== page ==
Monday, 3 January 2011

Margaret Flynn - On the Birmingham Pub Black List?

The Birmingham Pub Black List was published by the Holte Brewery and the Watch Committee of the City Birmingham in the early 1900s to inform publicans and club secretaries about local people who had been convicted of being habitually drunk under the Licensing Act, 1902.

An interesting record on the black list is this one (register no.25) of a Margaret Flynn of Park Lane, also known as "Moran" and "Finn". Unemployed Margaret, whose occupation was a flower seller, was convicted of being drunk and disorderly on 11th June 1903 at Birmingham City Police Court. She was sentenced to one month's hard labour and is registered as a habitual drunkard.

Margaret was aged 46, a stout woman with a broad face and fair complexion, she was 5ft 3 and a half inches tall, had blue eyes and brown hair.

The special attention of the Licensee of the Geach Arms in Summer Lane is drawn to Margaret's entry on the record.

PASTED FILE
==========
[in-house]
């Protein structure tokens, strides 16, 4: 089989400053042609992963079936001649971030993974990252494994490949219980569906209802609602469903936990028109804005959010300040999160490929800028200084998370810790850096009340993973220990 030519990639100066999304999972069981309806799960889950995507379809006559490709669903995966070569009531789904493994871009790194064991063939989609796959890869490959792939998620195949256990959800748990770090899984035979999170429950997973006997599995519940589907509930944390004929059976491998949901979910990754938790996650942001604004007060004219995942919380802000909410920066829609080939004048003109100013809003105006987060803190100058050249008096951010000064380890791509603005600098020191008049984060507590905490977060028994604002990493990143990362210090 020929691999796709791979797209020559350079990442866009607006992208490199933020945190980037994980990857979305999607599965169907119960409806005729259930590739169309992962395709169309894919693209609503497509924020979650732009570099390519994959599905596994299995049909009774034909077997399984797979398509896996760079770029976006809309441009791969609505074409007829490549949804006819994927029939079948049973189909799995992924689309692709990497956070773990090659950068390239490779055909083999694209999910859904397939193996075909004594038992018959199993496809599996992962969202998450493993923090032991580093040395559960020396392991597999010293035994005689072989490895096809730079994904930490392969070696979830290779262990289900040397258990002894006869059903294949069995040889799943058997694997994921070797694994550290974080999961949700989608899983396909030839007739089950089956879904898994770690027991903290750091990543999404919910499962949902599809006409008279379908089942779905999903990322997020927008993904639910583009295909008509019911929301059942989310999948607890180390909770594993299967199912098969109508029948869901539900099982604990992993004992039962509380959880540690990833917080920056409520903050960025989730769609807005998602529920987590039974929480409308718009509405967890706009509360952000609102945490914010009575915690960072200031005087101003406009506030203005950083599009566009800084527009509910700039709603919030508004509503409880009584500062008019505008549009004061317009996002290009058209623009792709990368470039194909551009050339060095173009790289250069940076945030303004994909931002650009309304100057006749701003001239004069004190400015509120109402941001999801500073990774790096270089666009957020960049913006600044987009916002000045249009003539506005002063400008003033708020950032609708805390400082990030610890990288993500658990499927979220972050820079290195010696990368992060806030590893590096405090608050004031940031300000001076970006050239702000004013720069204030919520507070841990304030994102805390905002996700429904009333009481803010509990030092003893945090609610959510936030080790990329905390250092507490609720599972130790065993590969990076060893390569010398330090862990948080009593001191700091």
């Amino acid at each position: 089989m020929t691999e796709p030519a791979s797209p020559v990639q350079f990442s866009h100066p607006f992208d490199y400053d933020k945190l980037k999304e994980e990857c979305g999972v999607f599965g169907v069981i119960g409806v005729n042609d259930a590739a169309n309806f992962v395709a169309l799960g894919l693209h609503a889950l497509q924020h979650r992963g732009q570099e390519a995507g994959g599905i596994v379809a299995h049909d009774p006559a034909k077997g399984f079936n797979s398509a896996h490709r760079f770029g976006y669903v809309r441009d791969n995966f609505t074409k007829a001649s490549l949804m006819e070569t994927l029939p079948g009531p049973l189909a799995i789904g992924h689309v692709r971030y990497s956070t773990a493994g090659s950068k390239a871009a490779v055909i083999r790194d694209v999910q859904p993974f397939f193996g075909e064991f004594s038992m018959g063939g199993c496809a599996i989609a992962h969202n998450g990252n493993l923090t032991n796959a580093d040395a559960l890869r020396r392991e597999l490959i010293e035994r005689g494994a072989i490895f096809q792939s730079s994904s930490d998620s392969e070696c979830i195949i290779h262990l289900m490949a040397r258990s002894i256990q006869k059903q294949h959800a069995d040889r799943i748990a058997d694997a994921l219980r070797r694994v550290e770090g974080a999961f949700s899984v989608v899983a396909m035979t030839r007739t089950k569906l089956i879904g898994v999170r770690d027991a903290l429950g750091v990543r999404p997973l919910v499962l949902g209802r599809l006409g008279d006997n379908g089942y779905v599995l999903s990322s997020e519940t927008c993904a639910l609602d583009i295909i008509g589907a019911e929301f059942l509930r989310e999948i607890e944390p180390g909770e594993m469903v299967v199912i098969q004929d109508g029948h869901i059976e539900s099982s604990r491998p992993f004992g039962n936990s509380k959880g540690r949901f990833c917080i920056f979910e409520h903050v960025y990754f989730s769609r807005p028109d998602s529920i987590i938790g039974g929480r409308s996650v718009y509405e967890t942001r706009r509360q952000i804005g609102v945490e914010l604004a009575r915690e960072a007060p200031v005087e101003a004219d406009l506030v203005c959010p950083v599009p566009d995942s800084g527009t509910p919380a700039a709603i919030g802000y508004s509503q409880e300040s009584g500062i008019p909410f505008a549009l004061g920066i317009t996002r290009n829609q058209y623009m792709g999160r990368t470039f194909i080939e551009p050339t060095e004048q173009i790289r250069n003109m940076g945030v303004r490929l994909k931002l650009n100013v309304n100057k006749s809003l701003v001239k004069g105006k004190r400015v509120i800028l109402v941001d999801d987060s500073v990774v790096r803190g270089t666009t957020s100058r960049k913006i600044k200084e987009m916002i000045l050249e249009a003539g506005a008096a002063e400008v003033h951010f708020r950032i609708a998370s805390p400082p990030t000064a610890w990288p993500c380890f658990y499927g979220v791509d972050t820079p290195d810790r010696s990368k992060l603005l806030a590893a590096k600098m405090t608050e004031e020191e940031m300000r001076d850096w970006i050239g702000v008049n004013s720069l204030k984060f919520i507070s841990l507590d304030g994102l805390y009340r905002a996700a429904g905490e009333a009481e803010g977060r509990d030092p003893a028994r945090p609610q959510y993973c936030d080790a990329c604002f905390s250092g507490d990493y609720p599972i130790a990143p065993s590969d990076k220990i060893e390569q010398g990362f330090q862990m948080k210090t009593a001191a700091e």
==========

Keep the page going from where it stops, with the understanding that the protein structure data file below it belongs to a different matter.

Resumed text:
But is it be possible that this person was one of our ancestors? She certainly seems to fit the profile of someone on the Flynn side of the family.

Margaret Flynn was the sister of my g-g-grandmother, Bridget Finn, nee. Flynn. Our Margaret was born in Galway in 1852 (she was aged 9 in the 1861 census and 18 in the 1871 census, so would have been either 50 or 49 in 1902).

In 1861 the Flynns were living in Northwood Street in Hockley and in 1871 they were living in Smith Street in Newtown. In 1871 18 year old Margaret was a warehouse girl.

In the 1881 census Margaret's age was given as 26 and she is living with her mother Mary Flynn and younger sister Maria (aged 24) in the home of her older sister Bridget Finn (my g-g-grandmother), husband Thomas Finn and their young children which included my g-grandmother Mary Helen Finn. Margaret's occupation was a press worker. The adjustment of the age brings her even closer to the lady in the Black List, if not an exact match.

Margaret was not living with the Finn family in the 1891 census when they were in Hospital Street or in the 1901 census at St George's Street. But all of these streets were in the Newtown area, close to Park Lane.

Could this have been the same lady listed in Birmingham's Pub Black List in 1902?

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